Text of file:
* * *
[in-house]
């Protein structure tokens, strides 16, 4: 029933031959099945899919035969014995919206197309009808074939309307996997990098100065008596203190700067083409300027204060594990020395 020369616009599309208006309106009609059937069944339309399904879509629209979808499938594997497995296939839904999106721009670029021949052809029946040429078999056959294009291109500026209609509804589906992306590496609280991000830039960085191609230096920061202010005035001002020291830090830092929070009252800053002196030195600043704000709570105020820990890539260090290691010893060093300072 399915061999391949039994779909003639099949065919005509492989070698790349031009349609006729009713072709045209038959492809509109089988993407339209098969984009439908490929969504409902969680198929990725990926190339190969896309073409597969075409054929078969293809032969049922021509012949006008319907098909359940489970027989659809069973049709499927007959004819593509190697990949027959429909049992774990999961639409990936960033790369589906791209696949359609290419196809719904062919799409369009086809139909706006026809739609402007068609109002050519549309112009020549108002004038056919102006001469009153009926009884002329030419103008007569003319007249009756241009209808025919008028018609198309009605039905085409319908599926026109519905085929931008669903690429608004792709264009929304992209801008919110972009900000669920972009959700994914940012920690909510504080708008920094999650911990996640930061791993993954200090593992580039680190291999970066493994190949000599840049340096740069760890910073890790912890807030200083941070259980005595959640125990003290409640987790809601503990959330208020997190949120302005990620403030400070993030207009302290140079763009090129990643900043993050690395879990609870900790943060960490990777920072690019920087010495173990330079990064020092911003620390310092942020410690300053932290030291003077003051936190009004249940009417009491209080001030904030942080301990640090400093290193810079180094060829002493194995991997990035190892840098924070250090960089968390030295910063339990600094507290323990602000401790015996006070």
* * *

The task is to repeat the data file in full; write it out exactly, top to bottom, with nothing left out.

[in-house]
């Protein structure tokens, strides 16, 4: 029933031959099945899919035969014995919206197309009808074939309307996997990098100065008596203190700067083409300027204060594990020395 020369616009599309208006309106009609059937069944339309399904879509629209979808499938594997497995296939839904999106721009670029021949052809029946040429078999056959294009291109500026209609509804589906992306590496609280991000830039960085191609230096920061202010005035001002020291830090830092929070009252800053002196030195600043704000709570105020820990890539260090290691010893060093300072 399915061999391949039994779909003639099949065919005509492989070698790349031009349609006729009713072709045209038959492809509109089988993407339209098969984009439908490929969504409902969680198929990725990926190339190969896309073409597969075409054929078969293809032969049922021509012949006008319907098909359940489970027989659809069973049709499927007959004819593509190697990949027959429909049992774990999961639409990936960033790369589906791209696949359609290419196809719904062919799409369009086809139909706006026809739609402007068609109002050519549309112009020549108002004038056919102006001469009153009926009884002329030419103008007569003319007249009756241009209808025919008028018609198309009605039905085409319908599926026109519905085929931008669903690429608004792709264009929304992209801008919110972009900000669920972009959700994914940012920690909510504080708008920094999650911990996640930061791993993954200090593992580039680190291999970066493994190949000599840049340096740069760890910073890790912890807030200083941070259980005595959640125990003290409640987790809601503990959330208020997190949120302005990620403030400070993030207009302290140079763009090129990643900043993050690395879990609870900790943060960490990777920072690019920087010495173990330079990064020092911003620390310092942020410690300053932290030291003077003051936190009004249940009417009491209080001030904030942080301990640090400093290193810079180094060829002493194995991997990035190892840098924070250090960089968390030295910063339990600094507290323990602000401790015996006070």